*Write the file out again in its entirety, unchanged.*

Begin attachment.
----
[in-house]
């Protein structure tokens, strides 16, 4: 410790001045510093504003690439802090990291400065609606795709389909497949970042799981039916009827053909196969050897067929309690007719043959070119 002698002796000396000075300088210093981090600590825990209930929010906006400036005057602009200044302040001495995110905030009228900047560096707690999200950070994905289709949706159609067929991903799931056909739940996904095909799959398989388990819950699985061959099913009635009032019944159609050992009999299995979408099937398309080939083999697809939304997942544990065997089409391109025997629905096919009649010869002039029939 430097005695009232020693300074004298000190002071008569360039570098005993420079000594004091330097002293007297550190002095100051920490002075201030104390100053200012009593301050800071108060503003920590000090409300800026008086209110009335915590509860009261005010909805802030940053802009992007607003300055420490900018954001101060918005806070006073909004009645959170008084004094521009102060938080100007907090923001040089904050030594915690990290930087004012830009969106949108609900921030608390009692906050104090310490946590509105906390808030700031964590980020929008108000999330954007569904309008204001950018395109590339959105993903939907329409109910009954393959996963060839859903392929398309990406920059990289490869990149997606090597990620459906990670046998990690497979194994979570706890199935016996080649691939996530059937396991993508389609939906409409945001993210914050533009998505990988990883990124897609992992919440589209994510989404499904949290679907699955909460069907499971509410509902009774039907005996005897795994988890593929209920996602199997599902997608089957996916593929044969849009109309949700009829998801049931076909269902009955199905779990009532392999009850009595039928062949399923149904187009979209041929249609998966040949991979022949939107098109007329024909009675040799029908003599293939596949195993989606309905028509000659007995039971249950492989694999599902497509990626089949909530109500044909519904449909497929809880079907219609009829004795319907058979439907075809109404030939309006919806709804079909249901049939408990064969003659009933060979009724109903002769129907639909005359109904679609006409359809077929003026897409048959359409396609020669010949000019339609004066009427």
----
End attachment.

[in-house]
């Protein structure tokens, strides 16, 4: 410790001045510093504003690439802090990291400065609606795709389909497949970042799981039916009827053909196969050897067929309690007719043959070119 002698002796000396000075300088210093981090600590825990209930929010906006400036005057602009200044302040001495995110905030009228900047560096707690999200950070994905289709949706159609067929991903799931056909739940996904095909799959398989388990819950699985061959099913009635009032019944159609050992009999299995979408099937398309080939083999697809939304997942544990065997089409391109025997629905096919009649010869002039029939 430097005695009232020693300074004298000190002071008569360039570098005993420079000594004091330097002293007297550190002095100051920490002075201030104390100053200012009593301050800071108060503003920590000090409300800026008086209110009335915590509860009261005010909805802030940053802009992007607003300055420490900018954001101060918005806070006073909004009645959170008084004094521009102060938080100007907090923001040089904050030594915690990290930087004012830009969106949108609900921030608390009692906050104090310490946590509105906390808030700031964590980020929008108000999330954007569904309008204001950018395109590339959105993903939907329409109910009954393959996963060839859903392929398309990406920059990289490869990149997606090597990620459906990670046998990690497979194994979570706890199935016996080649691939996530059937396991993508389609939906409409945001993210914050533009998505990988990883990124897609992992919440589209994510989404499904949290679907699955909460069907499971509410509902009774039907005996005897795994988890593929209920996602199997599902997608089957996916593929044969849009109309949700009829998801049931076909269902009955199905779990009532392999009850009595039928062949399923149904187009979209041929249609998966040949991979022949939107098109007329024909009675040799029908003599293939596949195993989606309905028509000659007995039971249950492989694999599902497509990626089949909530109500044909519904449909497929809880079907219609009829004795319907058979439907075809109404030939309006919806709804079909249901049939408990064969003659009933060979009724109903002769129907639909005359109904679609006409359809077929003026897409048959359409396609020669010949000019339609004066009427």